Police raids got the John Oliver treatment during "Last Week Tonight" during HBO's Sunday evening show.
After Breonna Taylor was murdered by police because they didn't do the due diligence to find the proper address for the person they were after, Louisville banned no-knock raids. The problem, however, is that there's very little difference between a no-knock warrant and a knock warrant.
As Oliver explained, the U.S. Supreme Court ruled that a knock-warrant gives police the right to wait just 20 seconds before they enter out of fear that the "drug suspect" would flush evidence down the toilet.
"Yeah, the ruling there was giving you 20 seconds to answer your door is reasonable because you might flush evidence down the toilet, which raises the obvious question here: why the f*ck are we raiding people's homes for an amount of evidence that can be flushed down a toilet?" Oliver asked.
Out of the tens of thousands of police raids done each year, they are almost exclusively done on people of color and in neighborhoods of color. Police have killed 81 people due to the raids, but 13 police have also been killed in the raids. So, they're not safe for either party.
At a time when police departments are becoming increasingly militarized, Oliver explained that such raids must end.
While Breonna Taylor's death was a horrific and tragic one, she's not alone when it comes to police raiding the wrong house. Oliver showed video after video after video of police screwing up. In one case, the body cam footage revealed that one SWAT Team was faced with two houses to choose from, the addresses were visible, the driveways were different, and the police still got the wrong house.
"The police hitting the wrong address is completely unacceptable when the stakes are are so high," Oliver said. "Even Edible Arrangements manages to deliver to the correct address!"
While the men who got it wrong in Taylor's case still haven't been charged, Oliver noted that most botched raids aren't even investigated unless they draw significant media attention. Even when they are, the "qualified immunity" prevents police from ever being held accountable.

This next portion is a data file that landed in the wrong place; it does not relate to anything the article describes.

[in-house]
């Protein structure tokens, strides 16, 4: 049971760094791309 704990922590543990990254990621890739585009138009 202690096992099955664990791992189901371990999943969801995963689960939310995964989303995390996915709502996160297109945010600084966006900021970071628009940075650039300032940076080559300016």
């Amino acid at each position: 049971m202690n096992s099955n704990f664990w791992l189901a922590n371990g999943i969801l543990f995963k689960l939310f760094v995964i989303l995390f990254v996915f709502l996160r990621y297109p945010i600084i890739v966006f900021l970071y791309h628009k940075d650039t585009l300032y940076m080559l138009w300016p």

But in this case, it isn't just the police who are at fault. Half of the warrants granted for the raids are approved by judges in less than three minutes because they don't care enough to read them. The bar for getting judges to sign off on search warrants is extremely low. All that is necessary, Oliver explained, is probable cause. So all an officer has to do is say he "smells marijuana" and they can break down your door, shoot your family and throw a flash-bang in your baby's crib. While that might sound like Oliver being hyperbolic, that actually happened in Georgia, scaring a baby for life. The officer was acquitted.
Oliver concluded that police clearly cannot be trusted to carry out raids without killing someone and the idea that the raids are necessary are absurd. Any drug case that is being investigated by police will involve so much evidence that it isn't flushable in 20 seconds.
"Lives are getting destroyed by police raids," he explained. "Even if nobody gets physically hurt, that does not mean that no damage is done."
He went on to say that the "big solution" is to stop doing drug raids entirely. It's not a crazy liberal idea that Oliver's invented either. The former chairman of the National Tactical Officers Association recommended that raids never be used to serve search warrants, saying, "Why would you run into a gunfight? You're definitely don't go in and risk your life for drugs."
See the full video below:
Raids: Last Week Tonight with John Oliver (HBO) www.youtube.com